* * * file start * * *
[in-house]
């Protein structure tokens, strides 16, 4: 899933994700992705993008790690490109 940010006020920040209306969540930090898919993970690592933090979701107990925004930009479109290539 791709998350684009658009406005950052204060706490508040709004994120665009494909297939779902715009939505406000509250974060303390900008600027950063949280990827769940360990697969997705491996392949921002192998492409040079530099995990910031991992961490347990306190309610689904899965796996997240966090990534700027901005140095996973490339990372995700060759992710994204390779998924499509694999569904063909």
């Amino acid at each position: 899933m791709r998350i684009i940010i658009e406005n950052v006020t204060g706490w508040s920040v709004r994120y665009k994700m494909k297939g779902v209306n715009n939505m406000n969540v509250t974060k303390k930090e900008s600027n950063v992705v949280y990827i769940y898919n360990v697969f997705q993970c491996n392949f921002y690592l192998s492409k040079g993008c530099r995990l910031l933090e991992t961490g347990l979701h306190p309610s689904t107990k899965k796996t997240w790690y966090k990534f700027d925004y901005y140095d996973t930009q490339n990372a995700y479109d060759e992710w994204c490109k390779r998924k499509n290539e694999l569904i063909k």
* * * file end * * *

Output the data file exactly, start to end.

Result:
[in-house]
């Protein structure tokens, strides 16, 4: 899933994700992705993008790690490109 940010006020920040209306969540930090898919993970690592933090979701107990925004930009479109290539 791709998350684009658009406005950052204060706490508040709004994120665009494909297939779902715009939505406000509250974060303390900008600027950063949280990827769940360990697969997705491996392949921002192998492409040079530099995990910031991992961490347990306190309610689904899965796996997240966090990534700027901005140095996973490339990372995700060759992710994204390779998924499509694999569904063909």
């Amino acid at each position: 899933m791709r998350i684009i940010i658009e406005n950052v006020t204060g706490w508040s920040v709004r994120y665009k994700m494909k297939g779902v209306n715009n939505m406000n969540v509250t974060k303390k930090e900008s600027n950063v992705v949280y990827i769940y898919n360990v697969f997705q993970c491996n392949f921002y690592l192998s492409k040079g993008c530099r995990l910031l933090e991992t961490g347990l979701h306190p309610s689904t107990k899965k796996t997240w790690y966090k990534f700027d925004y901005y140095d996973t930009q490339n990372a995700y479109d060759e992710w994204c490109k390779r998924k499509n290539e694999l569904i063909k």